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Media opinion

Newspapers' scrutiny of each other can be good

Like politicians, national sports coaches and rhinos, newspapers proprietors need big heads and thick skins.
It's tough being a newspaper owner. You are in a challenging industry going through huge change. Revenues are falling, readers are more demanding, and advertisers have many other options. You might have thought that owning media would give you influence and status but in fact, it often means difficult relations with politicians and others eager for a piece of that influence. Journalists are an unruly, individualistic lot who see it as part of their job to give media owners - and all of your friends and business partners - a hard time, even though they are on your payroll. On top of all this, your every move is likely to be reported in rival newspapers.

Irritatingly, these newspapers will say they are acting in the public interest while smirking at the discomfort they are causing their competition.

Like politicians, national sports coaches and rhinos, newspapers proprietors need big heads and thick skins. This was clear this week as the exchange between Sekunjalo Independent Newspapers and the Mail & Guardian erupted into a brawl, with both parties making bitter accusations. Both suggested the other was in financial difficulty, but it deteriorated into name-calling.

Personal, petty - but good

It might be unseemly, and it became personal and petty, but it is a good thing when newspapers apply to each other the scrutiny usually reserved for other industries and throw out the old gentleman's club agreements that traditionally held them back from reporting on each other.

(Image: The Guardian)
(Image: The Guardian)
click to enlarge
British journalist Nick Davies broke these unwritten rules when he investigated and exposed in the Guardian his tabloid colleagues' phone hacking. He stepped in where the law had failed and forced a clean-up of British journalism, bringing an end to an era in which they all turned a blind eye to the appalling conduct of the tabloids and the dangerously close relationship between media boss Rupert Murdoch and many British politicians.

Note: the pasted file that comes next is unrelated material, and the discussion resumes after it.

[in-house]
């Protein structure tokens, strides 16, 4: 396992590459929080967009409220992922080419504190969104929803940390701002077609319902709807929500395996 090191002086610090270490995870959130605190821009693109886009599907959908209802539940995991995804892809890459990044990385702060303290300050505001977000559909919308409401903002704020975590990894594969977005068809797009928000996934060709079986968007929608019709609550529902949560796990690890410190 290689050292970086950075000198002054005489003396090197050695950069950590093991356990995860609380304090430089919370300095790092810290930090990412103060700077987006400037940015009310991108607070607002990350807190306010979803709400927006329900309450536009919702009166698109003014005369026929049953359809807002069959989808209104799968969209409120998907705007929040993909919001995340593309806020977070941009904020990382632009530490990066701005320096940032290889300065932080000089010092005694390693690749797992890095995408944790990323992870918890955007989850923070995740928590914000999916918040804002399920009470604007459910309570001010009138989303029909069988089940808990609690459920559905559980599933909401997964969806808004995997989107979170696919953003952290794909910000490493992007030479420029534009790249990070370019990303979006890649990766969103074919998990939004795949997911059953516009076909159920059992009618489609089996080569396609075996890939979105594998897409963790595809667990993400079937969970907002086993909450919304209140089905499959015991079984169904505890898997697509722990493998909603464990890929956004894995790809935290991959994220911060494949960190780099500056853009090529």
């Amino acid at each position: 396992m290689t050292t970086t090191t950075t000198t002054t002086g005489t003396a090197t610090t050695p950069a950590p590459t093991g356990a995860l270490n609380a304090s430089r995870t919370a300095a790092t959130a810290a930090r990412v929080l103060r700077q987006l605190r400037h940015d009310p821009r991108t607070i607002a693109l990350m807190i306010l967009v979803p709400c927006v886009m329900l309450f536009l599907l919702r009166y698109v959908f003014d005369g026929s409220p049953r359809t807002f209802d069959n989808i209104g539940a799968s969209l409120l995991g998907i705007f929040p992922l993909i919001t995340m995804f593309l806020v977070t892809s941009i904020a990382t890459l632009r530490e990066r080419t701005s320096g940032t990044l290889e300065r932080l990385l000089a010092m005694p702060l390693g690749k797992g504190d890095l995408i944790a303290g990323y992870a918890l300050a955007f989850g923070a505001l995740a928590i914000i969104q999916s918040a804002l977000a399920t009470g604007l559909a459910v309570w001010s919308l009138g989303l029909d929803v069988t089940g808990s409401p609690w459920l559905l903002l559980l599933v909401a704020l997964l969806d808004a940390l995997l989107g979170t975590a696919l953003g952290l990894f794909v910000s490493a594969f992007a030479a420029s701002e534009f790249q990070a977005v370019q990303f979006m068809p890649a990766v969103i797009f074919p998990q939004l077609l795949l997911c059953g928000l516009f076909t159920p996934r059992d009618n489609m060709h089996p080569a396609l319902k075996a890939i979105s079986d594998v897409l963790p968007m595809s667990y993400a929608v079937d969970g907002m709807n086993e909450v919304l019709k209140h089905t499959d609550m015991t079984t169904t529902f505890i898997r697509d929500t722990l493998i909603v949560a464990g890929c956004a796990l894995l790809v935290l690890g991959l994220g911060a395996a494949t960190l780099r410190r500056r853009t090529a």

In doing so, Davies exposed the ugly underbelly while demonstrating the enormous social value of an independent, competitive media.

One expects newspapers to be paragons of the transparency and accountability they demand of others, but this is seldom the case. If our newspapers are aware that their rivals are paying attention to them, maybe they will work harder to meet the criteria for good governance their journalists expect of others.

A special product, in a special place

Private companies might own newspapers, but they are a special kind of product with a special place in our society - and owning them means taking on a kind of public trust and responsibility. They are sources of power and influence and need to be made publicly accountable for how they wield it.

Owners, editors, and journalists should not be crying foul when their colleagues and rivals subject them to close attention. This goes with the job.

There is another factor. Sekunjalo bought Independent Newspapers with a chunk of public money borrowed from the Public Investment Corporation (PIC). It paid a premium for a troubled company in a difficult industry - raising concern whether the pensions of ordinary people entrusted to the PIC were being used for political purposes.

This applies to other media groups as well. The PIC is also the largest investor in Naspers and Times Media Group - all the more reason to encourage journalists to watch closely.

Horrified

Talking of brawls, I am horrified at the abuse, harassment and even hate speech that is dominating social media discussion on the Israel-Palestine situation. The ease with which criticism of Israel can turn to anti-Semitism is terrifying, but as chilling is the onslaught by Jews on Jews who express even the mildest doubt about the wisdom of the occupation. Intolerant extremists on both sides are destroying the possibility for meaningful exchange on how to end the conflict.

It is a sad day when a tool designed for people to connect becomes another weapon.
    
 

About Anton Harber

Anton Harber, Wits University Caxton Professor of Journalism and chair of the Freedom of Expression Institute, was a Weekly Mail (now Mail & Guardian) founding editor and a Kagiso Media executive director. He wrote Diepsloot (Jonathan Ball, 2011), Recht Malan Prize winner, and co-edited the first two editions of The A-Z of South African Politics (Penguin, 1994/5), What is Left Unsaid: Reporting the South African HIV Epidemic (Jacana, 2010) and Troublemakers: The best of SA's investigative journalism (Jacana, 2010).
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